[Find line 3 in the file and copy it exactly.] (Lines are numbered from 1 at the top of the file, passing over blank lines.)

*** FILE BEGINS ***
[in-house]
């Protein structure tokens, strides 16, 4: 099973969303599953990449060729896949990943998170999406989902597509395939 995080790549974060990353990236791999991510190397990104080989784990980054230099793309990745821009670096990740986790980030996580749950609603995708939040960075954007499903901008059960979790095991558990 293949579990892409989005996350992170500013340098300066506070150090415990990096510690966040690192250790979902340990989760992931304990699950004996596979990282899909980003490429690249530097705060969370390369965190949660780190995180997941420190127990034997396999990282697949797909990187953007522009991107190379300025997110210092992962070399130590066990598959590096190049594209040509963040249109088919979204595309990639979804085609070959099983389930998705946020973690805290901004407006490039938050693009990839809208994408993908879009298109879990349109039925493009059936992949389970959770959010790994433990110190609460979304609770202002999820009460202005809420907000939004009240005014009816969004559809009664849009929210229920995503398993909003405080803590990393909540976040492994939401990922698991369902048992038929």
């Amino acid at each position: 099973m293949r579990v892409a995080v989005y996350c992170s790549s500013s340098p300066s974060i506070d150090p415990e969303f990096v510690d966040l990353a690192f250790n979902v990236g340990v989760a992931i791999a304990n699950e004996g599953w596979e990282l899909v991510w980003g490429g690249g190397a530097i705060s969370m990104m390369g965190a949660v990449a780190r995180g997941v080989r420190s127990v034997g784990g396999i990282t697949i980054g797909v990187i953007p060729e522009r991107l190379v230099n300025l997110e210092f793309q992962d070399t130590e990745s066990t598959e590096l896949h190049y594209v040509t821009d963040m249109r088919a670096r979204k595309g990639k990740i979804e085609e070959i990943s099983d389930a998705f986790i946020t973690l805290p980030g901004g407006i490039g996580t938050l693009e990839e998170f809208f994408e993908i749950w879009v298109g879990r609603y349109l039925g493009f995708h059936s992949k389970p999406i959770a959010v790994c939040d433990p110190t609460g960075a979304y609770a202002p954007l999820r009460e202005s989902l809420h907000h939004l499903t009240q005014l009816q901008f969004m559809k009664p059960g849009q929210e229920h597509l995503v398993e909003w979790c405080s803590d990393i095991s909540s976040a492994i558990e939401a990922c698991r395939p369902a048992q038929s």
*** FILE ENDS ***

């Amino acid at each position: 099973m293949r579990v892409a995080v989005y996350c992170s790549s500013s340098p300066s974060i506070d150090p415990e969303f990096v510690d966040l990353a690192f250790n979902v990236g340990v989760a992931i791999a304990n699950e004996g599953w596979e990282l899909v991510w980003g490429g690249g190397a530097i705060s969370m990104m390369g965190a949660v990449a780190r995180g997941v080989r420190s127990v034997g784990g396999i990282t697949i980054g797909v990187i953007p060729e522009r991107l190379v230099n300025l997110e210092f793309q992962d070399t130590e990745s066990t598959e590096l896949h190049y594209v040509t821009d963040m249109r088919a670096r979204k595309g990639k990740i979804e085609e070959i990943s099983d389930a998705f986790i946020t973690l805290p980030g901004g407006i490039g996580t938050l693009e990839e998170f809208f994408e993908i749950w879009v298109g879990r609603y349109l039925g493009f995708h059936s992949k389970p999406i959770a959010v790994c939040d433990p110190t609460g960075a979304y609770a202002p954007l999820r009460e202005s989902l809420h907000h939004l499903t009240q005014l009816q901008f969004m559809k009664p059960g849009q929210e229920h597509l995503v398993e909003w979790c405080s803590d990393i095991s909540s976040a492994i558990e939401a990922c698991r395939p369902a048992q038929s």